But a surprising number of rare O names for boys exist, too. Surnames like Orson and Ogden, imports like Octavio and Oleg, and mythological names from multiple traditions also begin with this bright and energetic letter.
O ranks 17th out of the 26 letters of the alphabet in terms of popularity, putting it well behind A and E, but ahead of I and U.
Of course, it might be Oliver that fuels some of that rank. A staggering 13,891 boys received the name in 2019. It’s wildly popular elsewhere in the English-speaking world, as well as throughout Europe, ranking in the Top 50 – or better – from Sweden to Hungary to Spain, to name just a few.
But O names for boys remain far less popular than boy names starting with A, while retaining much of the same appeal of a vibrant, vowel-forward choice.
MOST POPULAR BOY NAMES STARTING WITH O
A chart-topping favorite across much of the world, Oliver feels traditional, if not quite classic. It’s a playful name, but a sophisticated one, too. With Germanic roots and plenty of historical notables, Oliver is rooted in the past – but has never been more popular.
A Welsh name – and sometimes Irish, too – Owen has become a go-to for parents in our era of boy names ending with n.
Borrowed from Irish myth, Oscar blends a literary vibe (Wilde) with all the innocence of Sesame Street.
Most familiar as an Arabic name, Omar means flourishing. It appears in the Old Testament, too, a Hebrew name meaning speaker.
The constellation of a mythological hunter, Orion is familiar to all stargazers.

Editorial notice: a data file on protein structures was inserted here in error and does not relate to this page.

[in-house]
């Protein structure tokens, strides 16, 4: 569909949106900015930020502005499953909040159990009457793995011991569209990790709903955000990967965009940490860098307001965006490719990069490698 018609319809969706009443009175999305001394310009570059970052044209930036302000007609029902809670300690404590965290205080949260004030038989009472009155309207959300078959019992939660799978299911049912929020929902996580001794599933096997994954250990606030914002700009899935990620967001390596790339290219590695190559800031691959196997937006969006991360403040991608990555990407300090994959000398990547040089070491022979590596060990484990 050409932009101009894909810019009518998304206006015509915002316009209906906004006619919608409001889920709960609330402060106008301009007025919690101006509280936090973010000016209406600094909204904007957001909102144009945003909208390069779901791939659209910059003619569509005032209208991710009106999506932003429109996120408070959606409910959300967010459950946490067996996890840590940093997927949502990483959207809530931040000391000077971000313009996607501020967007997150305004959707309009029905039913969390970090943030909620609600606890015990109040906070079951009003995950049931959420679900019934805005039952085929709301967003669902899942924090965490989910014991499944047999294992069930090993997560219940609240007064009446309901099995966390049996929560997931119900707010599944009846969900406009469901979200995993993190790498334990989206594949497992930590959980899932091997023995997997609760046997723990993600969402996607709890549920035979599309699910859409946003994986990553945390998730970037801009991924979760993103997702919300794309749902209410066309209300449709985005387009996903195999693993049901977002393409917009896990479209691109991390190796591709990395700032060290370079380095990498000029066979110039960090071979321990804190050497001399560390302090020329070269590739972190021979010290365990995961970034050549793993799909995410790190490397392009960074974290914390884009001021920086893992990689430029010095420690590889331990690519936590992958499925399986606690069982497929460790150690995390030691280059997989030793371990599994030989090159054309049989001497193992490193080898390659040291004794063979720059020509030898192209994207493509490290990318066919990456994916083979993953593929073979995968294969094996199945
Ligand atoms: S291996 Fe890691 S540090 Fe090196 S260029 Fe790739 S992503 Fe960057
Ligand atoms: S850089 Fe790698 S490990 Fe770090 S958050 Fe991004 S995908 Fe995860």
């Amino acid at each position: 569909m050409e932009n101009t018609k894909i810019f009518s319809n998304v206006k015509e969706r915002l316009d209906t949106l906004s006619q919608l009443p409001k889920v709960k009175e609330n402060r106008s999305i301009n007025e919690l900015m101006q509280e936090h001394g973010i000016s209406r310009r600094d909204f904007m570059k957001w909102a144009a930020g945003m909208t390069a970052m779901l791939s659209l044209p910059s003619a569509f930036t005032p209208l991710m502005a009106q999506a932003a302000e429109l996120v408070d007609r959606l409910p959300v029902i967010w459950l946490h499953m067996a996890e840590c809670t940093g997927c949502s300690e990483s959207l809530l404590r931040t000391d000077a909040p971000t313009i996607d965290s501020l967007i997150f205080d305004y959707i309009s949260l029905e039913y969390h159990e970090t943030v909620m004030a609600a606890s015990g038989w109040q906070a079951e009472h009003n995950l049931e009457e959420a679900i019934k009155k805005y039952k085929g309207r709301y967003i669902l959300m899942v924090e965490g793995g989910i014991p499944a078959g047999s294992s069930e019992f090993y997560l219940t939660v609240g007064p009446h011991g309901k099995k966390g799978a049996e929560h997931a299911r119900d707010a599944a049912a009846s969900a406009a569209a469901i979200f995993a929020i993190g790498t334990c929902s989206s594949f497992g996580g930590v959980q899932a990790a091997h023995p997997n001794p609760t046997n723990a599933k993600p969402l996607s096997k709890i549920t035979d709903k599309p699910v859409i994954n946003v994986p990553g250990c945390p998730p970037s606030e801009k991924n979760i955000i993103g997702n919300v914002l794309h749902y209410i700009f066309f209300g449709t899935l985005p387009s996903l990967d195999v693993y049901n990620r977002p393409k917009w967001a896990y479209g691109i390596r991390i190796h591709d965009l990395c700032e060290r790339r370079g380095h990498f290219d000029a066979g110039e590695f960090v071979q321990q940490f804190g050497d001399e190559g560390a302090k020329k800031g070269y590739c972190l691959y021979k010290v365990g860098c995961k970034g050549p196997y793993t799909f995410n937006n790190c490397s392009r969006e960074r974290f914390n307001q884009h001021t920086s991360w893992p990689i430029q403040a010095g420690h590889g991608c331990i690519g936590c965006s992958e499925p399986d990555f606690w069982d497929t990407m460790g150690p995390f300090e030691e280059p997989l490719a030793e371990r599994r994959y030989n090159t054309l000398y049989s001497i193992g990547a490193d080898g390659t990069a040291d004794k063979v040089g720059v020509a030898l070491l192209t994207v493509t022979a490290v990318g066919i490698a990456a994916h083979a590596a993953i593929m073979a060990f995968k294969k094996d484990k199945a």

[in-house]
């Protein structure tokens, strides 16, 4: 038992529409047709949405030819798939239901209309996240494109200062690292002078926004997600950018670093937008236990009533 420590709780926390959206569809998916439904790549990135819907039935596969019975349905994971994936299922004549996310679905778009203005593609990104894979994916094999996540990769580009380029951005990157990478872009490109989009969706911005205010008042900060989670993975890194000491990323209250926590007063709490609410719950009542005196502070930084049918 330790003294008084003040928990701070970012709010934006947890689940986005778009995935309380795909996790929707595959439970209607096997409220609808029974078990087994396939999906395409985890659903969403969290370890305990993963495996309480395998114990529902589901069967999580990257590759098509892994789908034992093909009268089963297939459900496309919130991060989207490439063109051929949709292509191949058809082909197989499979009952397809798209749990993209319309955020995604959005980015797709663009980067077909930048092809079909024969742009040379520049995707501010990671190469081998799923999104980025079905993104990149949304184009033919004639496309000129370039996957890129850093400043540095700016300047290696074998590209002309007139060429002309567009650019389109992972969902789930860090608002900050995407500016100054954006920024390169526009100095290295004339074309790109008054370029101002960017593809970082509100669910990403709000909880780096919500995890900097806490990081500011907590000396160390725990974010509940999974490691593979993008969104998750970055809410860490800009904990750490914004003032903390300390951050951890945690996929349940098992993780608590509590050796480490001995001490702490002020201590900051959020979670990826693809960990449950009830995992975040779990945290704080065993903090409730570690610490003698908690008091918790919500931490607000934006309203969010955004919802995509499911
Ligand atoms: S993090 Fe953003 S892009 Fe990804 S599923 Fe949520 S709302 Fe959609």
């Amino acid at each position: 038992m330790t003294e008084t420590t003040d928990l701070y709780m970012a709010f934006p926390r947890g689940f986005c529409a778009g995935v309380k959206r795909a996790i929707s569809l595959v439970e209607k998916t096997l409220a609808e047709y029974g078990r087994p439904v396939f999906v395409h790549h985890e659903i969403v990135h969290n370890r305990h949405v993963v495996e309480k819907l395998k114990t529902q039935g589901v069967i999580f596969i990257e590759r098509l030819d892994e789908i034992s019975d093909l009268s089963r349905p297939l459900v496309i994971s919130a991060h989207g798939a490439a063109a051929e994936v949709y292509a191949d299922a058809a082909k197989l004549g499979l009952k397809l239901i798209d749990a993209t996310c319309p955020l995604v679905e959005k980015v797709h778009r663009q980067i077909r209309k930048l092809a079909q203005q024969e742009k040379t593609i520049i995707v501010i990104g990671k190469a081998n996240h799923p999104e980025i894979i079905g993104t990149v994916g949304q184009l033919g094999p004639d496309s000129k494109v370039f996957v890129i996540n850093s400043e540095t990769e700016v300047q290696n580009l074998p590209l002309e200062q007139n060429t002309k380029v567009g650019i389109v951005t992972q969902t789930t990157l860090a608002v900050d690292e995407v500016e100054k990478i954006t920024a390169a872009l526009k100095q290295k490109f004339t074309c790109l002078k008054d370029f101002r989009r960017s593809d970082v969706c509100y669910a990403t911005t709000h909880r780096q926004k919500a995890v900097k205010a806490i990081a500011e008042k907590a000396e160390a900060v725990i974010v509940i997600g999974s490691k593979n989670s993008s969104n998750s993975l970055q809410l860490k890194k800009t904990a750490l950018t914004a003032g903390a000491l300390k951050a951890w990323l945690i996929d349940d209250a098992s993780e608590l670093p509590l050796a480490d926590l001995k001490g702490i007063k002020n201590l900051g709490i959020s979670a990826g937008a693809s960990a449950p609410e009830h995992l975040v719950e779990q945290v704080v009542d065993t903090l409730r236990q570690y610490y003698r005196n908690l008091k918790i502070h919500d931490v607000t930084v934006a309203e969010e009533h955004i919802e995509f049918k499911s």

Another mythological possibility, we all know the Norse god Odin – father of Thor – thanks to the Avengers movies.
A cool and edgy surname name, Oakley brings to mind oak trees, but also the sunglasses company.
A palindrome name, Otto has been worn by a handful of famous Germans. It feels traditional-ish, but also quirky-cool in the US today.
OVERLOOKED O BOY NAMES
A nature name every bit as wearable as River.
A Scandi import, cousin to Olaf – and likely a little more accessible for Americans.
Likely a Swahili spin on Omar, though other origins are possible.
A gemstone found all over the world, Onyx is associated with its typical inky-black color.
A Hebrew name meaning pine tree.
A Florida place name, borrowed from poets of the Italian Renaissance, as well as Shakespeare’s As You Like It.
Originally a Norman surname meaning bear, Orson brings to mind director Welles and author Scott Card.
The Egyptian god of the underworld, a name at least as wearable as many other mythological gems.
A buttoned-up version of Otto, originally in use as a surname.
An Old Testament name with cool nickname Ozzy built right in.
RARE & UNUSUAL BOY NAMES BEGINNING WITH O
A surname name that takes the best of Oakley and Wells.
Another Old Testament name, an alternative to Isaiah and Elijah.
Shakespeare’s fairy king in A Midsummer Night’s Dream.
A romance-language take on ancient Octavius.
The much-traveled hero of Greek legend and Homer’s epic.
A place name-turned-surname, American poet Ogden Nash helps put this on the list of first-name possibilities.
The name of a warrior from Irish legend, Oisin means little deer.
A Russian name meaning blessed, Oleg has never caught on in the US.
An Old Testament name of a wicked king, Omri nonetheless feels ready for redemption now.
Ozias is slightly more common than just-Oz, but in our age of Bo, is Oz any less wearable?